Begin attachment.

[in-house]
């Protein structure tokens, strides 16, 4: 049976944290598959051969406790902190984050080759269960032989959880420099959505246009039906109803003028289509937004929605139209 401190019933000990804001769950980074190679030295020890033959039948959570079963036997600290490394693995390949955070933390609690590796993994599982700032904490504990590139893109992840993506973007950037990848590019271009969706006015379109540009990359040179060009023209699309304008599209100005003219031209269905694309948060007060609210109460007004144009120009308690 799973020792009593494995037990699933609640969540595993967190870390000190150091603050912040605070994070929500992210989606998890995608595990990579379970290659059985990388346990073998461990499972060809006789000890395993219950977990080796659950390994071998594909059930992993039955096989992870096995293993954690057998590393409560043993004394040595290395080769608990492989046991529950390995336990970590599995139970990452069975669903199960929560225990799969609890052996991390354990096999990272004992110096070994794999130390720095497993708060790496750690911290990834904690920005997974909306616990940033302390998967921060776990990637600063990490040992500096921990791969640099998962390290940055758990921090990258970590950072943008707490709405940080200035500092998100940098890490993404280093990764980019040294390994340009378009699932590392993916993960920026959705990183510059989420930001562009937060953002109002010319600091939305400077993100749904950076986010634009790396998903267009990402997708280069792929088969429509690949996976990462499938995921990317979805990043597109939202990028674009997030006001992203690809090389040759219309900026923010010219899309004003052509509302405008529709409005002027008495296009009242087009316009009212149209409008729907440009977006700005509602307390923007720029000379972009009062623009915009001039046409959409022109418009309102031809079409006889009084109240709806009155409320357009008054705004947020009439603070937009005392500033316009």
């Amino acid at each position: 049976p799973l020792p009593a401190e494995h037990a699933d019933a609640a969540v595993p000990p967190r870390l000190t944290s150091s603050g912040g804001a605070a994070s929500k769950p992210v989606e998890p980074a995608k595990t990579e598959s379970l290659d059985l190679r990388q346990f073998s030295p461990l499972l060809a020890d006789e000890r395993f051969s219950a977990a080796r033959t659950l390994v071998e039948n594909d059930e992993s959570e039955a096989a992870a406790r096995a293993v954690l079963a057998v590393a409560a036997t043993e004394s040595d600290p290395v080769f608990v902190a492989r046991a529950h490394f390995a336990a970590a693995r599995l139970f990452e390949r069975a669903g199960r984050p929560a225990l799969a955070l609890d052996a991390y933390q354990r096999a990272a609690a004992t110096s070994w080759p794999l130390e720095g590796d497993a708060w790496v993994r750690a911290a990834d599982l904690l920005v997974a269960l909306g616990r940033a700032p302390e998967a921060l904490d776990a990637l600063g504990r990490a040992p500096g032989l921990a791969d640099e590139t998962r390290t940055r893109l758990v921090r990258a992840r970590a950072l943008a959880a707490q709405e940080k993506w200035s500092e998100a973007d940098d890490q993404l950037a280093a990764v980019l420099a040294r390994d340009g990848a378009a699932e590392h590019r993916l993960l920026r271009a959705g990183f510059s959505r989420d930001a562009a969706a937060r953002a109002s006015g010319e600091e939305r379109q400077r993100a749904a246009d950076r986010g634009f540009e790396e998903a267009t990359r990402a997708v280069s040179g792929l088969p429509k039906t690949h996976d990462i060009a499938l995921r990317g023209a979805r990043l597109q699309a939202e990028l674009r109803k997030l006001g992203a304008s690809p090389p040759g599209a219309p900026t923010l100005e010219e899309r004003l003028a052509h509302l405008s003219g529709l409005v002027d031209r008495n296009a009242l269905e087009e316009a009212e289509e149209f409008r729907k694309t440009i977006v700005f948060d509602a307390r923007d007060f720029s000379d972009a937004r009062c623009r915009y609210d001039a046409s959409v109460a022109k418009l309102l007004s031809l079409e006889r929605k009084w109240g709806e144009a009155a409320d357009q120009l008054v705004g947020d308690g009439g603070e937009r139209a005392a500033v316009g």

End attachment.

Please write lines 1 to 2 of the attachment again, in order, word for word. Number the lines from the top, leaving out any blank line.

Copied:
[in-house]
């Protein structure tokens, strides 16, 4: 049976944290598959051969406790902190984050080759269960032989959880420099959505246009039906109803003028289509937004929605139209 401190019933000990804001769950980074190679030295020890033959039948959570079963036997600290490394693995390949955070933390609690590796993994599982700032904490504990590139893109992840993506973007950037990848590019271009969706006015379109540009990359040179060009023209699309304008599209100005003219031209269905694309948060007060609210109460007004144009120009308690 799973020792009593494995037990699933609640969540595993967190870390000190150091603050912040605070994070929500992210989606998890995608595990990579379970290659059985990388346990073998461990499972060809006789000890395993219950977990080796659950390994071998594909059930992993039955096989992870096995293993954690057998590393409560043993004394040595290395080769608990492989046991529950390995336990970590599995139970990452069975669903199960929560225990799969609890052996991390354990096999990272004992110096070994794999130390720095497993708060790496750690911290990834904690920005997974909306616990940033302390998967921060776990990637600063990490040992500096921990791969640099998962390290940055758990921090990258970590950072943008707490709405940080200035500092998100940098890490993404280093990764980019040294390994340009378009699932590392993916993960920026959705990183510059989420930001562009937060953002109002010319600091939305400077993100749904950076986010634009790396998903267009990402997708280069792929088969429509690949996976990462499938995921990317979805990043597109939202990028674009997030006001992203690809090389040759219309900026923010010219899309004003052509509302405008529709409005002027008495296009009242087009316009009212149209409008729907440009977006700005509602307390923007720029000379972009009062623009915009001039046409959409022109418009309102031809079409006889009084109240709806009155409320357009008054705004947020009439603070937009005392500033316009």